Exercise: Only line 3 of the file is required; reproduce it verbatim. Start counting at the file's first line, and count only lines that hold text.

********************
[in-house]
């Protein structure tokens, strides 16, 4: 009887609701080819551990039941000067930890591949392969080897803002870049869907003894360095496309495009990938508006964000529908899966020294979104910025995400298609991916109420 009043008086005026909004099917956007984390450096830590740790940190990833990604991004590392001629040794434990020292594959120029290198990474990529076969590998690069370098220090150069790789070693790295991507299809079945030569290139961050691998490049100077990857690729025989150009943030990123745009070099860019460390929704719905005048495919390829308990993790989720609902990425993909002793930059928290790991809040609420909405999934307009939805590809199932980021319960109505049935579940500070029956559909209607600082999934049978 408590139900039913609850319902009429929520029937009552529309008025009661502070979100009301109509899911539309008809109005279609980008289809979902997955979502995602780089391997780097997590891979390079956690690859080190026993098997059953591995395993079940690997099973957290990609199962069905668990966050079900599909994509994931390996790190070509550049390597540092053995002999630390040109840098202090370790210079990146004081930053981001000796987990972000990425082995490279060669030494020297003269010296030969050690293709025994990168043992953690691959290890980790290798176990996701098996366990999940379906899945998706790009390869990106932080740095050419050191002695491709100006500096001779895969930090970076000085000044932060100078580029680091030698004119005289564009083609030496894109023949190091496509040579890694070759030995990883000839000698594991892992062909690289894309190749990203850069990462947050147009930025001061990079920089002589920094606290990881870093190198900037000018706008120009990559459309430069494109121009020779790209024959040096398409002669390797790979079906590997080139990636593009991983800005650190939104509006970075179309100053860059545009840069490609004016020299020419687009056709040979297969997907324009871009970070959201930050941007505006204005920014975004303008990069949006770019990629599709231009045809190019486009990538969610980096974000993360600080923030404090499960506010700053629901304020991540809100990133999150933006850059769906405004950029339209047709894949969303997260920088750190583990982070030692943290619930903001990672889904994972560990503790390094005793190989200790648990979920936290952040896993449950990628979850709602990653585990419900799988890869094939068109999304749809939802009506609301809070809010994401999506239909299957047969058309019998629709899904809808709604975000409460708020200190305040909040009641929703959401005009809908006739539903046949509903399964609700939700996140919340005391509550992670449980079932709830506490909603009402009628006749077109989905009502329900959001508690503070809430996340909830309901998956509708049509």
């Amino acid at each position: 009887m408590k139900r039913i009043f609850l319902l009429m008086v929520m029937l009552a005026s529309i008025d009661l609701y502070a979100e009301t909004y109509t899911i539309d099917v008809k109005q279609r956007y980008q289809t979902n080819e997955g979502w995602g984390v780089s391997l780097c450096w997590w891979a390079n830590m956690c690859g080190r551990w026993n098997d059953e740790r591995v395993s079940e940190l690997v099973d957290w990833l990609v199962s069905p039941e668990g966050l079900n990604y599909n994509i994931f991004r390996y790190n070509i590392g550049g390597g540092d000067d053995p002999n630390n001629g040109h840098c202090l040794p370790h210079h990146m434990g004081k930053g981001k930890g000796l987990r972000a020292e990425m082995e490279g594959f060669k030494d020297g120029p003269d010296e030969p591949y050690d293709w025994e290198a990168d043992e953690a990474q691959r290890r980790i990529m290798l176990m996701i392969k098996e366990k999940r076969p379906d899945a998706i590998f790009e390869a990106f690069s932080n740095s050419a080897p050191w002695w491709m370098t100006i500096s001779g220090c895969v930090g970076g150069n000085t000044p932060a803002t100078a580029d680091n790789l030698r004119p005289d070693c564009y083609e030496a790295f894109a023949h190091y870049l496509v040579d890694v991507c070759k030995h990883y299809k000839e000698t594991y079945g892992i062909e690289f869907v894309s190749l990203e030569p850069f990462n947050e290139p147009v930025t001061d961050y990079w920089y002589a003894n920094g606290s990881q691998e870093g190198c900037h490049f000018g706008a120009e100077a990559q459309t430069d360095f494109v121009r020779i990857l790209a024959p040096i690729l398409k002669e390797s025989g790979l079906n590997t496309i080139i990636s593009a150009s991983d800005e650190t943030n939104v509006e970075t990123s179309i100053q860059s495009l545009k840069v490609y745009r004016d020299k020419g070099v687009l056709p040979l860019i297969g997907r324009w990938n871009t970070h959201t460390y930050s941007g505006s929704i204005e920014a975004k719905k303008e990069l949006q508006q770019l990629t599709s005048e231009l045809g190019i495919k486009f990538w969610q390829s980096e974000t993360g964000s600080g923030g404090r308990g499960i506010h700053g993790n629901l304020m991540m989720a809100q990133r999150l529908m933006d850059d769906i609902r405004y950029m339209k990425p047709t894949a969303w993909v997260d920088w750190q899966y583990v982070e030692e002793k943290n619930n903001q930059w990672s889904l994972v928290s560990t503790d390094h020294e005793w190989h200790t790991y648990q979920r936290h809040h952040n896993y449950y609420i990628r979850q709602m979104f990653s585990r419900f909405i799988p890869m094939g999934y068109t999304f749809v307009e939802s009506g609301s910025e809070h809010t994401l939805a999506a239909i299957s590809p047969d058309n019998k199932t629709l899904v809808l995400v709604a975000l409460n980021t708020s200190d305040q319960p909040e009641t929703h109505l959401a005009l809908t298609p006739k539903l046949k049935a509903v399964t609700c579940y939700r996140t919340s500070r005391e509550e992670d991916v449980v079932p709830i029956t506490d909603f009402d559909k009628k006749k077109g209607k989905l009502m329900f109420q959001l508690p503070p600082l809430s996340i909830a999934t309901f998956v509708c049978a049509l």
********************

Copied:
């Amino acid at each position: 009887m408590k139900r039913i009043f609850l319902l009429m008086v929520m029937l009552a005026s529309i008025d009661l609701y502070a979100e009301t909004y109509t899911i539309d099917v008809k109005q279609r956007y980008q289809t979902n080819e997955g979502w995602g984390v780089s391997l780097c450096w997590w891979a390079n830590m956690c690859g080190r551990w026993n098997d059953e740790r591995v395993s079940e940190l690997v099973d957290w990833l990609v199962s069905p039941e668990g966050l079900n990604y599909n994509i994931f991004r390996y790190n070509i590392g550049g390597g540092d000067d053995p002999n630390n001629g040109h840098c202090l040794p370790h210079h990146m434990g004081k930053g981001k930890g000796l987990r972000a020292e990425m082995e490279g594959f060669k030494d020297g120029p003269d010296e030969p591949y050690d293709w025994e290198a990168d043992e953690a990474q691959r290890r980790i990529m290798l176990m996701i392969k098996e366990k999940r076969p379906d899945a998706i590998f790009e390869a990106f690069s932080n740095s050419a080897p050191w002695w491709m370098t100006i500096s001779g220090c895969v930090g970076g150069n000085t000044p932060a803002t100078a580029d680091n790789l030698r004119p005289d070693c564009y083609e030496a790295f894109a023949h190091y870049l496509v040579d890694v991507c070759k030995h990883y299809k000839e000698t594991y079945g892992i062909e690289f869907v894309s190749l990203e030569p850069f990462n947050e290139p147009v930025t001061d961050y990079w920089y002589a003894n920094g606290s990881q691998e870093g190198c900037h490049f000018g706008a120009e100077a990559q459309t430069d360095f494109v121009r020779i990857l790209a024959p040096i690729l398409k002669e390797s025989g790979l079906n590997t496309i080139i990636s593009a150009s991983d800005e650190t943030n939104v509006e970075t990123s179309i100053q860059s495009l545009k840069v490609y745009r004016d020299k020419g070099v687009l056709p040979l860019i297969g997907r324009w990938n871009t970070h959201t460390y930050s941007g505006s929704i204005e920014a975004k719905k303008e990069l949006q508006q770019l990629t599709s005048e231009l045809g190019i495919k486009f990538w969610q390829s980096e974000t993360g964000s600080g923030g404090r308990g499960i506010h700053g993790n629901l304020m991540m989720a809100q990133r999150l529908m933006d850059d769906i609902r405004y950029m339209k990425p047709t894949a969303w993909v997260d920088w750190q899966y583990v982070e030692e002793k943290n619930n903001q930059w990672s889904l994972v928290s560990t503790d390094h020294e005793w190989h200790t790991y648990q979920r936290h809040h952040n896993y449950y609420i990628r979850q709602m979104f990653s585990r419900f909405i799988p890869m094939g999934y068109t999304f749809v307009e939802s009506g609301s910025e809070h809010t994401l939805a999506a239909i299957s590809p047969d058309n019998k199932t629709l899904v809808l995400v709604a975000l409460n980021t708020s200190d305040q319960p909040e009641t929703h109505l959401a005009l809908t298609p006739k539903l046949k049935a509903v399964t609700c579940y939700r996140t919340s500070r005391e509550e992670d991916v449980v079932p709830i029956t506490d909603f009402d559909k009628k006749k077109g209607k989905l009502m329900f109420q959001l508690p503070p600082l809430s996340i909830a999934t309901f998956v509708c049978a049509l």